Yong’s father wants a better life for his family, but doing so means leaving them behind in China in the mid 1800s. As the oldest son, Yong thinks he should stay home and help his grandmother care for his brothers and sisters but his father doesn’t agree. So begins their journey to Australia during the great gold rush.

Janeen Brian takes us inside Yong’s heart and mind so we can share his anguish, his longing to rebel and his feelings of guilt. What is it like to bear the burden of your father’s expectations without being privy to his feelings? Is it always right to obey without question? When is it time to resist orders from authority?

Saturday, 17 December 2016

Review: The Family Hour in Australia

Did you know the platypus swims with its eyes closed? Were you aware a baby echidna is called a puggle? These facts and many more fill this delightful non-fiction picture book about Australian animals.

Written and illustrated by Tai Snaith, The Family Hour in Australia is a fun and informative picture book about a range of Australian animal families and the things they do each day. You will learn about the snacking habits of the numbat family and the sleeping patterns of the koala family, amongst many others.

One Word with author Jack Heath

1. What is the best thing about being an author?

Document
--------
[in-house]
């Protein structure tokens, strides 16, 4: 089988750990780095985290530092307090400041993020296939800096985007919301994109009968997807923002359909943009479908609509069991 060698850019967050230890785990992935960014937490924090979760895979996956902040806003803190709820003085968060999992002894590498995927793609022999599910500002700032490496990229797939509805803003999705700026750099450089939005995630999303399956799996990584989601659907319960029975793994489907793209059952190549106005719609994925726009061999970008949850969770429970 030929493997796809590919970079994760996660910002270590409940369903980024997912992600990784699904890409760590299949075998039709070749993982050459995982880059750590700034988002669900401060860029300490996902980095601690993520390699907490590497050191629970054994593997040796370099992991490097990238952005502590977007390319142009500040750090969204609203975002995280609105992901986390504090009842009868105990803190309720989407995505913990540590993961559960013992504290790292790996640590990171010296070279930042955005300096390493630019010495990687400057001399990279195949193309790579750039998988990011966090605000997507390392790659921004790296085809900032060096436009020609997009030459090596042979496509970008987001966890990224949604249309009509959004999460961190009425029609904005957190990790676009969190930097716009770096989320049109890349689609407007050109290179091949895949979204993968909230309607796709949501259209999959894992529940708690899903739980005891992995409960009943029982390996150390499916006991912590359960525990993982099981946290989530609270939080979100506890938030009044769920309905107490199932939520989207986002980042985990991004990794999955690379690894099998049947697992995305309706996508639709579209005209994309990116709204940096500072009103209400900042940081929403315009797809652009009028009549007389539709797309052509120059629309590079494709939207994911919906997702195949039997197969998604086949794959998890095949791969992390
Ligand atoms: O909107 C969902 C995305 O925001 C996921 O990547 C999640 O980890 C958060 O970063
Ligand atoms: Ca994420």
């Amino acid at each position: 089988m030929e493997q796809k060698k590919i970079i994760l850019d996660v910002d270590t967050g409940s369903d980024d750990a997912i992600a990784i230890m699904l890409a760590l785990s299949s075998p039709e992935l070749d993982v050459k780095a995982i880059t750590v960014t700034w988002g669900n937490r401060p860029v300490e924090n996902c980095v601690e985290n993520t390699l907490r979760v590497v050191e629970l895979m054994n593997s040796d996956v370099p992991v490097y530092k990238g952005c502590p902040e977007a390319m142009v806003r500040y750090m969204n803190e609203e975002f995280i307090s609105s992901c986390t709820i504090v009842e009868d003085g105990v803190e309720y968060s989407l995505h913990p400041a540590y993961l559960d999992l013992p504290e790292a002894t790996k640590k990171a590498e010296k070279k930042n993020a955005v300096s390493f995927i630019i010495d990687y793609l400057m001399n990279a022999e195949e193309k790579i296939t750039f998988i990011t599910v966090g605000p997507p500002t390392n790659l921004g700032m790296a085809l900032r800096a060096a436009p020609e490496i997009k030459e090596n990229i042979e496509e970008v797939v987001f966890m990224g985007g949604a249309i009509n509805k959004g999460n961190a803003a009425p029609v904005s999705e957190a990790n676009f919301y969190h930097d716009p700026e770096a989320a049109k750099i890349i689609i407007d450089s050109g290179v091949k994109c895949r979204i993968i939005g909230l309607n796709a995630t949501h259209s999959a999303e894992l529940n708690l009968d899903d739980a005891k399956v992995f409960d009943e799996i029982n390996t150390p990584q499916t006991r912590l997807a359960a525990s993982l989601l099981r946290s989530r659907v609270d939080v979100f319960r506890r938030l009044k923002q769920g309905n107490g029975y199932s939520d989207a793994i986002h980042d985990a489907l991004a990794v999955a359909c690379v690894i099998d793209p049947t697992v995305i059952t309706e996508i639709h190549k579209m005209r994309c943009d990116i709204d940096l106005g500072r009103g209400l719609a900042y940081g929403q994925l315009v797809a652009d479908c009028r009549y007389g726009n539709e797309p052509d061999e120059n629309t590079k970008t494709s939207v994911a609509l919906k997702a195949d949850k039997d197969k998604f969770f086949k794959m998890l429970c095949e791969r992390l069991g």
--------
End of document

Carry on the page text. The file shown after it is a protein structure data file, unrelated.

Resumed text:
2. What’s the worst thing?

3. How did writing The Fail Safe make you feel?

4. What do you hope it brings its readers?

5. What else do you like to do?

6. Who has influenced your writing the most?

7. What has been your biggest career reward?

8. What is the most important contribution an author can make to the world?

9. What’s your biggest writing goal?

10. What’s next?

Learn more about Jack's fabulous books 
at his website

Friday, 16 December 2016

Review: Twig

Welcome to the first picture book written and illustrated by Aura Parker. Parker has woven words and pictures together to create a story about new beginnings, acceptance and friendship. I love how Parker uses words together like '…a sprinkle of dirt' and how the detailed illustrations add to the text.

Twig highlights feelings of excitement, loneliness, acceptance, joy and confidence. This book will be a great addition to reading lists about the first day of school.

Review: Star Wars: The Original Trilogy: A Graphic Novel

Star Wars: A New Hope, The Empire Strikes Back and Return of the Jedi, all in one enormous graphic novel!

This is a must have for Star Wars fans with the stories from all three movies told in comic book style. There are just over 200 pages, all in full colour, and you’ll find all the characters you know including Luke Skywalker, Han Solo, Chewie, Princess Leia, and of course, Darth Vader and a host of others.

For anyone who knows the original movie trilogy well, you will even be able recognise their faces as a version of the actors who portrayed them.

Thursday, 15 December 2016

Review: Hug this Book!

An addition to the latest craze of books about books--a truly glorious topic in its own right--the legendary Barney Saltzberg continues to delight young readers with a lolloping rhyming tale about all the glorious things you can do with a stack of pages bound with a spine (hint: SO MUCH!).

You can read a book to a hippo. That's right. You can read it in the bath, and can even read while being tickled.

You can also hug and kiss and smell a book (I'm guilty!), read it upside down, and wrap it up to keep it warm. Yes, books are like little people. They feel things, too.

Meet the Illustrator: Natasha Farrar

Describe your illustration style in ten words or less.
A mix of watery watercolour and not so watery watercolour.